Humans depend on fungi to provide food and medicine, and to maintain the environments we inhabit. Yet their conservation has not captured the attention of conservationists, perhaps because existing normative economic, ecological, and social ways of creating value for plants and animals are a challenge to adapt for fungi. Using a critical physical geography perspective, this chapter argues that the value of fungi becomes clearer using alternative forms of accounting focused on interconnectivity. The concept of econo-ecologies refocuses value on the importance of work and exchange. For fungi, econo-ecological conservation is generated through sustainable livelihood practices, and ethical biogeographies. Fungi can thus serve as a paradigmatic case, demonstrating how the interconnectedness of values can help to reclaim conservation as a site of ethical decision-making.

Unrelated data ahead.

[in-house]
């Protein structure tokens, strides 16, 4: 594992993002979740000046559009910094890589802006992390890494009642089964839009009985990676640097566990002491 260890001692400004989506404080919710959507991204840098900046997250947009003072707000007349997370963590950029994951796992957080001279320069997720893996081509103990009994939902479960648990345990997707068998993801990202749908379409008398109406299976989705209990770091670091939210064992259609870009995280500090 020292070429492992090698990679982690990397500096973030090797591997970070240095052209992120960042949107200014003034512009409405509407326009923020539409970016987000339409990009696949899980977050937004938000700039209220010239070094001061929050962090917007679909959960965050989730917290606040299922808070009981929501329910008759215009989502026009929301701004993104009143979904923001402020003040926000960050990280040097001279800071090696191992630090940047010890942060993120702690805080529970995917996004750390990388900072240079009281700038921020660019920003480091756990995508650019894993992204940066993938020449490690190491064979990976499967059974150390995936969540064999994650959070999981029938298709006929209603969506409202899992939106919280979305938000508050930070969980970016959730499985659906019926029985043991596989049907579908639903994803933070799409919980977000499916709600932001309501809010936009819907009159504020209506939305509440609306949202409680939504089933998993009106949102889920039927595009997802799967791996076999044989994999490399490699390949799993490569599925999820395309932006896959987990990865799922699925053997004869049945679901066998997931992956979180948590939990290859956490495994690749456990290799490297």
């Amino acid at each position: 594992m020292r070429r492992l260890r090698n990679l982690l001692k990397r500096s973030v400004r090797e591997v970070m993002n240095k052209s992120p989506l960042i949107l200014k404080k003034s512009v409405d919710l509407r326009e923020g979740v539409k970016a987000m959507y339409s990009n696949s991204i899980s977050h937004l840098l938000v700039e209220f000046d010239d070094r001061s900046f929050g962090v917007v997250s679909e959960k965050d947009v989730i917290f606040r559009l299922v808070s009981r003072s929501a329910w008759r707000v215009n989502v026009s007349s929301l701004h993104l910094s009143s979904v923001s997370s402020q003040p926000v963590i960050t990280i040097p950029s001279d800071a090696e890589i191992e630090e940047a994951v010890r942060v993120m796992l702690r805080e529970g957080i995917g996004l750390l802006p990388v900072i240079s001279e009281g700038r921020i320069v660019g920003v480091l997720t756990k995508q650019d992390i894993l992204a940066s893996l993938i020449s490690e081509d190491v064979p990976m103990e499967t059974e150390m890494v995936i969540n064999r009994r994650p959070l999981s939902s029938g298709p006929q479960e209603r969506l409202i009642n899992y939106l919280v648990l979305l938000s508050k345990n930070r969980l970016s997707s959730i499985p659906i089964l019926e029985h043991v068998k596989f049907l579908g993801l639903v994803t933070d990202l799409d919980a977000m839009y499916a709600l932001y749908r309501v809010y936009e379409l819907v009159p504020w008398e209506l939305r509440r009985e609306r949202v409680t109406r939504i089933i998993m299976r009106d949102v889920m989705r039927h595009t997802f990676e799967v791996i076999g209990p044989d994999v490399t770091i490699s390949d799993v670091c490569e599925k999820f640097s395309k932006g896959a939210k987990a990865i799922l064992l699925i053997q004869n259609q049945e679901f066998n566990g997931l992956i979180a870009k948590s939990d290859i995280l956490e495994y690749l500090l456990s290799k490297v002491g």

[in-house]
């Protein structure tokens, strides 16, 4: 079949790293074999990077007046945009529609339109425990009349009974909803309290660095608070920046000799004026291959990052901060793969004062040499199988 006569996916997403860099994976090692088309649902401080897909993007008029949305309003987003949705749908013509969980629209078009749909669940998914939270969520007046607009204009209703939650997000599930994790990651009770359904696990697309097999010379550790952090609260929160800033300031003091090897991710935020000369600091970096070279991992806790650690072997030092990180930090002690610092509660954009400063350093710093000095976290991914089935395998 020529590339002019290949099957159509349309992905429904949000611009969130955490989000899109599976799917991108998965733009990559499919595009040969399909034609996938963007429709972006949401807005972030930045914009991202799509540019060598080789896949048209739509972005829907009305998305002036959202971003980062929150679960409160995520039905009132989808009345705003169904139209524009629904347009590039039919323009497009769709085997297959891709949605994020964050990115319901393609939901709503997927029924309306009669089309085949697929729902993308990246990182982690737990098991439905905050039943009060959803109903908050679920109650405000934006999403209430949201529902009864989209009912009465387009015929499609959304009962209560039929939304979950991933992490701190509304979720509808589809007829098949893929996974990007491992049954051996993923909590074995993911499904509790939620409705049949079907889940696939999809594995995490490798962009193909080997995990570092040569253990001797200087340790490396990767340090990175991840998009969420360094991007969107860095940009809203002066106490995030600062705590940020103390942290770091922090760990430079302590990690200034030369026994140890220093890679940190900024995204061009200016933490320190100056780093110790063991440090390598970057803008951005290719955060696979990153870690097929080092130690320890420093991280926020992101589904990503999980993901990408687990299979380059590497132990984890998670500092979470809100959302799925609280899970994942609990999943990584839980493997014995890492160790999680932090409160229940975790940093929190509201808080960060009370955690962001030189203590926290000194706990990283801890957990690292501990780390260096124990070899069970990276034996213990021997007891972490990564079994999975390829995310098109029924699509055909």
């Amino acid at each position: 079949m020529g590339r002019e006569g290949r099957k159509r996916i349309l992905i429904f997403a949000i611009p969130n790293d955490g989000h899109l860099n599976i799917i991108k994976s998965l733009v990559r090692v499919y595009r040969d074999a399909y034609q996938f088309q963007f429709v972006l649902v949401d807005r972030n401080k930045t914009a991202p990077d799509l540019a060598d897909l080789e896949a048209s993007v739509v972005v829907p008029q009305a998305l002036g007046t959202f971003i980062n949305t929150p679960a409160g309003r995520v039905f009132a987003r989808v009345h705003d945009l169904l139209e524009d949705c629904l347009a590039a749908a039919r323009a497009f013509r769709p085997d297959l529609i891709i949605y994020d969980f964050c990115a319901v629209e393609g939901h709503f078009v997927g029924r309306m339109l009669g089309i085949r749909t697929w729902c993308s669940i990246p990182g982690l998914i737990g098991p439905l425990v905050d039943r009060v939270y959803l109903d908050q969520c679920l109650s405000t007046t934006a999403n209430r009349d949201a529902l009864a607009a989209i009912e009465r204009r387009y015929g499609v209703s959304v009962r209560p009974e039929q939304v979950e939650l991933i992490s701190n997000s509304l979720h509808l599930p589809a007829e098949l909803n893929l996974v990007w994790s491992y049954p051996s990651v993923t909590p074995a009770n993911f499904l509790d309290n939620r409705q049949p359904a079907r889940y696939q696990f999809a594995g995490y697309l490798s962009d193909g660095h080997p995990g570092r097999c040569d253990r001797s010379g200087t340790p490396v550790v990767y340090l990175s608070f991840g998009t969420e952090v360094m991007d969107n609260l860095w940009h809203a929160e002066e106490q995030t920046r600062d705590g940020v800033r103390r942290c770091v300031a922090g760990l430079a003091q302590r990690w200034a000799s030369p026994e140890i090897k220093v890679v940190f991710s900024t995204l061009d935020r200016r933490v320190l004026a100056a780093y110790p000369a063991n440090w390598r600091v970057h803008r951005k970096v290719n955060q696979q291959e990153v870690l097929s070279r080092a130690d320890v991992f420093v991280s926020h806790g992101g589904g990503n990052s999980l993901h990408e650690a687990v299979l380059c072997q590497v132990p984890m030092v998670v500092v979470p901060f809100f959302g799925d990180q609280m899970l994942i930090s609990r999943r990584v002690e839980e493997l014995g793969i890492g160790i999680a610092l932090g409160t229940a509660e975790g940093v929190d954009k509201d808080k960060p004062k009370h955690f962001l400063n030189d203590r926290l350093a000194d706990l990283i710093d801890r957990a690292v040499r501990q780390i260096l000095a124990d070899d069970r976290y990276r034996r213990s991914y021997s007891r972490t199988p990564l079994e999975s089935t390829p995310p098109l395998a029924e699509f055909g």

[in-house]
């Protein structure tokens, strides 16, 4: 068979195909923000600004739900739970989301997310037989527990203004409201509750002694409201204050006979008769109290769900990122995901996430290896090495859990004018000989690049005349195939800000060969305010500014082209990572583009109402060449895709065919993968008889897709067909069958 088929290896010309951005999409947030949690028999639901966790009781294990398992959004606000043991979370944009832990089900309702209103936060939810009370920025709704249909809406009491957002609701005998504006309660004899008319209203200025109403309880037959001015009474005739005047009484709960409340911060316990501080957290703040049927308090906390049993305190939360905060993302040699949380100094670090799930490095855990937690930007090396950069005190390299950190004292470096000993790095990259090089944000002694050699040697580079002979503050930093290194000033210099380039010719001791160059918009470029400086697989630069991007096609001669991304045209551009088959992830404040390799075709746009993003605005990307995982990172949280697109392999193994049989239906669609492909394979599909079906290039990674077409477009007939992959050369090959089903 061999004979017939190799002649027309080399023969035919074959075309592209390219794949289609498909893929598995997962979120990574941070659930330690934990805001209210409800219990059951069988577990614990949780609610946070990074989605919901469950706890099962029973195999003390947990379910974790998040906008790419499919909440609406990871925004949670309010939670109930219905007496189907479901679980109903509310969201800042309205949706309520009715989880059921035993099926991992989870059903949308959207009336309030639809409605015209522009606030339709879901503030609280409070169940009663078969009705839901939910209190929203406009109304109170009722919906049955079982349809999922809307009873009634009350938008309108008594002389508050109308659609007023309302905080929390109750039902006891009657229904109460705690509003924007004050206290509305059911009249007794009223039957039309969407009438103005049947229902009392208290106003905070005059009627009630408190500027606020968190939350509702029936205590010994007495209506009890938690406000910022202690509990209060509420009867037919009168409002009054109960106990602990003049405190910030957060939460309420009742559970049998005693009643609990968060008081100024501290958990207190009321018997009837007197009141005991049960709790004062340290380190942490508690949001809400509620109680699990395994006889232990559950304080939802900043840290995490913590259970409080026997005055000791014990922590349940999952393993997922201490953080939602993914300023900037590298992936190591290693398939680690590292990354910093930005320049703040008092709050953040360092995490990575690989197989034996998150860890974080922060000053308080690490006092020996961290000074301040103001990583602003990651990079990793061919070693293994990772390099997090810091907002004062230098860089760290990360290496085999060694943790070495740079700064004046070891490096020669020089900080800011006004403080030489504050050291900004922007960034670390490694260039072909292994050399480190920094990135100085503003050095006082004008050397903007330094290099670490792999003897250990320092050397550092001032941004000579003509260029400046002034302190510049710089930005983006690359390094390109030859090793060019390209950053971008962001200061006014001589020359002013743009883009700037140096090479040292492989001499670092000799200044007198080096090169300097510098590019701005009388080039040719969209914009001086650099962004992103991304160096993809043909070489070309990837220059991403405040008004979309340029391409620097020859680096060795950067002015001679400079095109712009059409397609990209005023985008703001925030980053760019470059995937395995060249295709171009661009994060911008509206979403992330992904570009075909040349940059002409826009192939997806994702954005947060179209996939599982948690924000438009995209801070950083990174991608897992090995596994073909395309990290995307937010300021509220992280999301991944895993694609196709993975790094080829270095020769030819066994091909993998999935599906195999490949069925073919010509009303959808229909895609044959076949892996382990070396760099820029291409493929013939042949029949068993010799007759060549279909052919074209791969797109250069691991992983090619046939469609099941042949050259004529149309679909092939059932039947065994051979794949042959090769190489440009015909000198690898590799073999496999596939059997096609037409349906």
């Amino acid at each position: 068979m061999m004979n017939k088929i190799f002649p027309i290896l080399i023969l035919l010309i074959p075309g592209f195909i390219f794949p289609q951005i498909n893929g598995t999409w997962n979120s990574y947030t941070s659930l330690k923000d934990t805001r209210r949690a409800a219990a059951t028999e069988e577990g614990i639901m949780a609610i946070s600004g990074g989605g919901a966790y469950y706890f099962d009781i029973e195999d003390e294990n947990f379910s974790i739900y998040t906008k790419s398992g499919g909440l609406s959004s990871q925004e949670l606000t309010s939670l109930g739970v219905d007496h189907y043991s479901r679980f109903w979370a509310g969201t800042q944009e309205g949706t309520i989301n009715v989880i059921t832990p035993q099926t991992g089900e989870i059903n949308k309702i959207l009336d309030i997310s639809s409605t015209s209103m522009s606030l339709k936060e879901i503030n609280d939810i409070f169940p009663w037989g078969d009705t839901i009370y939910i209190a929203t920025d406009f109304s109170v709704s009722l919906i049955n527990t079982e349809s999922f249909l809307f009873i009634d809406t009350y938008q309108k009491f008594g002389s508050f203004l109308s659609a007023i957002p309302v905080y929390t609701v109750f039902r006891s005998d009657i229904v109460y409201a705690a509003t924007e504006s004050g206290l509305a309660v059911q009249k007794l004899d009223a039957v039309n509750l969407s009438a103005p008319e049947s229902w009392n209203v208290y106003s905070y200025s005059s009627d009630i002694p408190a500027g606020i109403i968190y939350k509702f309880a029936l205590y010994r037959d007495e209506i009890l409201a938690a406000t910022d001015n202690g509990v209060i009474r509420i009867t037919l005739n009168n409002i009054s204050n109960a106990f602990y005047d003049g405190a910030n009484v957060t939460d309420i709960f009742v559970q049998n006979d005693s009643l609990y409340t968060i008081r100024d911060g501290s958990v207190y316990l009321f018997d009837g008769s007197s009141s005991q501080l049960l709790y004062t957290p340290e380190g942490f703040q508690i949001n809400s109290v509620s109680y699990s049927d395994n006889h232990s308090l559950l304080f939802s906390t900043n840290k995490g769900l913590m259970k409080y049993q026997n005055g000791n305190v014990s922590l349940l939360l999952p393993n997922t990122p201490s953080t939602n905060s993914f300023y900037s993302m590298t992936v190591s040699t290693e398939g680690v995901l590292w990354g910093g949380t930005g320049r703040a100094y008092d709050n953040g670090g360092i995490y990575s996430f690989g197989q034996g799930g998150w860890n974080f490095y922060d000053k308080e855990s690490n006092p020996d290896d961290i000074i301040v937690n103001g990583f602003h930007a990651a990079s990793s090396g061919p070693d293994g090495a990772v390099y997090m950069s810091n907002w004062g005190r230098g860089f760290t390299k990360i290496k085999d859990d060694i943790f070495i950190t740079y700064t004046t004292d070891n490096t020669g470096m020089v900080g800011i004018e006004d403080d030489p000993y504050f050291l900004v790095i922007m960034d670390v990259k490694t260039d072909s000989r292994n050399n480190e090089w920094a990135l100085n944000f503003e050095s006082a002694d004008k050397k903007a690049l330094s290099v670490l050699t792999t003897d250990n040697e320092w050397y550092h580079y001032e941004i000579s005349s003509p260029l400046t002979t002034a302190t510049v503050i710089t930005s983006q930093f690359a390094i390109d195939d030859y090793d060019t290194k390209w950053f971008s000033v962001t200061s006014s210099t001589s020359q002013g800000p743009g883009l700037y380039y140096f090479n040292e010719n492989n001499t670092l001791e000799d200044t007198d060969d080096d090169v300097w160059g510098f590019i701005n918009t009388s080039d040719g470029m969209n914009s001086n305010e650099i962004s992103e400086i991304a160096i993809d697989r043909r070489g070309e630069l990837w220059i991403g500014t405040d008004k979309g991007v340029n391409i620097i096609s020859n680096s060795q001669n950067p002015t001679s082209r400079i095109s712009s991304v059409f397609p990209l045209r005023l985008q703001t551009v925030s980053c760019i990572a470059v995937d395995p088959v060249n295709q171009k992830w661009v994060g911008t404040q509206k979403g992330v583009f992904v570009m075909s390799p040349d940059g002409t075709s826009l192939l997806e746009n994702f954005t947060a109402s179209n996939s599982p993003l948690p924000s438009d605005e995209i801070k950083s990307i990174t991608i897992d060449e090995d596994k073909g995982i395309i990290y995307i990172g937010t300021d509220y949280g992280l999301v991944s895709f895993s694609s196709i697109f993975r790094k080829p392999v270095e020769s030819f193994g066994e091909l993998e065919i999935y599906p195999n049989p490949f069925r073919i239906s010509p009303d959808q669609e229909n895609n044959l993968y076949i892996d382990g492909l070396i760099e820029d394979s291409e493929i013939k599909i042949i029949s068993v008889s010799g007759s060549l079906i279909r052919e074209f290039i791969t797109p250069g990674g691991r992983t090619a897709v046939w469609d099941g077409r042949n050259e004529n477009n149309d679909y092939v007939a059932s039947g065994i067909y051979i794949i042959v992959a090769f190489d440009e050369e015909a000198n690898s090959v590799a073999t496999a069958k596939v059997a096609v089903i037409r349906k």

Barron, E.S. 2018. “Who Values what Nature? Constructing Conservation Values with Fungi.” In: The Handbook of Critical Physical Geography. Lave, R. et al., ed. London: Palgrave.